Interpreting biomarkers in infectious diseases in intensive care unit: the potential role of procalcitonin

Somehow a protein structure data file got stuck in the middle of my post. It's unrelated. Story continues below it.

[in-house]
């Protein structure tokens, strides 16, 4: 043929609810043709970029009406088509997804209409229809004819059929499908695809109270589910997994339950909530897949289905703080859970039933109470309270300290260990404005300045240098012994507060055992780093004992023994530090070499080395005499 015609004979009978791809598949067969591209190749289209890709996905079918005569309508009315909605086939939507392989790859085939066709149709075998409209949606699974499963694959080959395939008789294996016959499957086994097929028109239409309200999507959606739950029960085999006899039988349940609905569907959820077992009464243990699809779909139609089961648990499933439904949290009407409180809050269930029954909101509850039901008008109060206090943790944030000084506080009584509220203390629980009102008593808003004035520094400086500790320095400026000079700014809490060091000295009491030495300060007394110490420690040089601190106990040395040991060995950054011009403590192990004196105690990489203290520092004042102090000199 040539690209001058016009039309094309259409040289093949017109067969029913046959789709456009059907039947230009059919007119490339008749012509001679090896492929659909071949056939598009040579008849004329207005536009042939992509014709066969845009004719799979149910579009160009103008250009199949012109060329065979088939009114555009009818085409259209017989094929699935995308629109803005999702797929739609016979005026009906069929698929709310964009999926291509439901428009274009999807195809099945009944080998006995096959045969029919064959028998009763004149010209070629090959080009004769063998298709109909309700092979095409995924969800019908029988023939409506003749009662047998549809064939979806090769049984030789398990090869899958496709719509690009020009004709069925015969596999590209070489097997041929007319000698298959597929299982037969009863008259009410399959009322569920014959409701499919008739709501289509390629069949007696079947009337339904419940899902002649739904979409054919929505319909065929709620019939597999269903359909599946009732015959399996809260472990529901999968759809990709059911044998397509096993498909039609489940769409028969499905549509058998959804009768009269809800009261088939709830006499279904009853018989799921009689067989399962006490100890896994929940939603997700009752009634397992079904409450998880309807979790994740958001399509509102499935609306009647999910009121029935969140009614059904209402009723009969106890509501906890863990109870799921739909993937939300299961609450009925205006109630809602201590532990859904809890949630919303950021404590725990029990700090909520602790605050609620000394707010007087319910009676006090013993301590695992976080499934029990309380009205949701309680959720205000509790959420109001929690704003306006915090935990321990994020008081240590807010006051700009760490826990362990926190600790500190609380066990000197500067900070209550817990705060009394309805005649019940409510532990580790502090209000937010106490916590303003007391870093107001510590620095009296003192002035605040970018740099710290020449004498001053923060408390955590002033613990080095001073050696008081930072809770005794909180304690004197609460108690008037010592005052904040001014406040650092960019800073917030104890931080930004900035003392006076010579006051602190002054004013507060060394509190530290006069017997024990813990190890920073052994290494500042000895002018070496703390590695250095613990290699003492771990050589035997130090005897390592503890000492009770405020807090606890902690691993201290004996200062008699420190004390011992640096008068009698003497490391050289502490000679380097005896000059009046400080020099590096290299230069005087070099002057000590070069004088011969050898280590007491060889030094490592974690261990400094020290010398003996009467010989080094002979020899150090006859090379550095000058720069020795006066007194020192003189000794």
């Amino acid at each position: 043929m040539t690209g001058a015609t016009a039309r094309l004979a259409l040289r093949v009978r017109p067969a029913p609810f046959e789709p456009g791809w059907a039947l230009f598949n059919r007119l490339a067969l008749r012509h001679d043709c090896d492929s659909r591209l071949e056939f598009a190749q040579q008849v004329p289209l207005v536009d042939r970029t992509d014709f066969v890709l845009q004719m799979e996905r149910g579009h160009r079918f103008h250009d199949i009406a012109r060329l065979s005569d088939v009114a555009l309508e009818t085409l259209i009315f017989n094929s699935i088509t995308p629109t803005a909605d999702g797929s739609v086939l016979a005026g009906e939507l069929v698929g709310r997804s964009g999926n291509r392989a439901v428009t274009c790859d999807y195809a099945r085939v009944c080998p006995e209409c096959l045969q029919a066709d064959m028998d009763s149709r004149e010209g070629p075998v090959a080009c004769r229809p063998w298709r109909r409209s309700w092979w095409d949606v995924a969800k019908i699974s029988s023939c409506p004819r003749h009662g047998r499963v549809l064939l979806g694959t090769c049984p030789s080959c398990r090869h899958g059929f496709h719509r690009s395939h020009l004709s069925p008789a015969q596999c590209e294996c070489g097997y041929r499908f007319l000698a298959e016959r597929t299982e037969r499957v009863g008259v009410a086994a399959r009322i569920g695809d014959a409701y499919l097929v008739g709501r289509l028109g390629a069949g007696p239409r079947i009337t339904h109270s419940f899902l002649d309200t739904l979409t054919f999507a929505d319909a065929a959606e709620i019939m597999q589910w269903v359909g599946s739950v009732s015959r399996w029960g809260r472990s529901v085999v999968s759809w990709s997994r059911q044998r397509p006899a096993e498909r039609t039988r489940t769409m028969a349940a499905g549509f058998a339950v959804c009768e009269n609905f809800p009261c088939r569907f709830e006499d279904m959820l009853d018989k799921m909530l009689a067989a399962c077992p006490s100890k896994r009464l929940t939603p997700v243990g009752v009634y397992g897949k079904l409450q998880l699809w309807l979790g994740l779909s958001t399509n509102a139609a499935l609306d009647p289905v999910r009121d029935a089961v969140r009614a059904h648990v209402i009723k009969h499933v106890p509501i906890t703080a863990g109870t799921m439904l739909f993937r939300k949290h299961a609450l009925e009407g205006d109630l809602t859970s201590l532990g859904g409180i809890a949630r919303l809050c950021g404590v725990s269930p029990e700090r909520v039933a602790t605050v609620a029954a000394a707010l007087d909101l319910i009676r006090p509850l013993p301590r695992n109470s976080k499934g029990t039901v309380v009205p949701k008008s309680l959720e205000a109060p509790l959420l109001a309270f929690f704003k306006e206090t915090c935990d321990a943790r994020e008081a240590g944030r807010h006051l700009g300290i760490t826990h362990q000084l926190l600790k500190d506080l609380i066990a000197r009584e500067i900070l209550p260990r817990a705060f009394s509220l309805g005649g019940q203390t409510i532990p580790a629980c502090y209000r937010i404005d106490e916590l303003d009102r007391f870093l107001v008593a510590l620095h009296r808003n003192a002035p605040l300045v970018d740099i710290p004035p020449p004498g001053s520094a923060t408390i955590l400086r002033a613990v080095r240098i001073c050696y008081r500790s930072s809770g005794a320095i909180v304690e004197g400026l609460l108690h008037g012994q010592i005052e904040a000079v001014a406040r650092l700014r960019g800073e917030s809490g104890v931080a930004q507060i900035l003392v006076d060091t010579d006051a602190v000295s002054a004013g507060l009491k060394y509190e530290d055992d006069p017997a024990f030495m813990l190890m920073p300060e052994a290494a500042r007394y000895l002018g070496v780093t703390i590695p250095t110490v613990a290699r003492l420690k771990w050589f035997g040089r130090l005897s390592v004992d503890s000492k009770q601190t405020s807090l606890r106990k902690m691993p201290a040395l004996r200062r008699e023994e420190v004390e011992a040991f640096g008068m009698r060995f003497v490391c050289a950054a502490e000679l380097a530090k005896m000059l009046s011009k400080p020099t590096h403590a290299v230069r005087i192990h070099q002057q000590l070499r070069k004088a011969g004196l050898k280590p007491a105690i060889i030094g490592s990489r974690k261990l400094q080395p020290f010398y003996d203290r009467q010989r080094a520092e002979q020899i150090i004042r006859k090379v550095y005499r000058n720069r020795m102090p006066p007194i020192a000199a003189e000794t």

Life threatening organ dysfunction in the critically is always due to or accompanied with some kind of dysregulated immune response. This is not the privilege of sepsis only, as the host response is not specific for the type of the insult. Therefore, similar reactions are provoked by both infectious or non-infectious injuries. This similarity in the host response makes differential diagnosis difficult and often leads to false interpretation of biomarkers that have been used in diagnosing sepsis and infection for several decades. Today we understand that damage and pathogen associated molecular patterns, the PAMPs and DAMPs, are more-or-less identical regardless of the type of the insult. One of the most studied biomarkers in this field is procalcitonin (PCT). It is true, that absolute values show a huge scatter amongst patients admitted with similar diseases and conditions due to the individual response of patients for a given insult, therefore difficult to interpret, but this holds true for any biomarker. However, due to its half-life of 24 hours, evaluating the kinetics of PCT based on a series of regular measurements makes it a potentially very useful marker on the intensive care unit. It can help the clinician’s decision making in several ways. It may be used for the diagnosis of infection; assessing antibiotic appropriateness; diagnosing cytokine storm and evaluating the patient’s inflammatory response in general, both in infections and after non-infectious injuries. PCT may also help to provide additional information to indicate adjunctive immunomodulation therapies, such as immunoglobulins or extracorporeal cytokine removal, etc., in several shock states. The aim of this review is to put PCT in a different context as reported previously and provide the pathophysiological rationale of why and how one should use it at the patients’ bedside.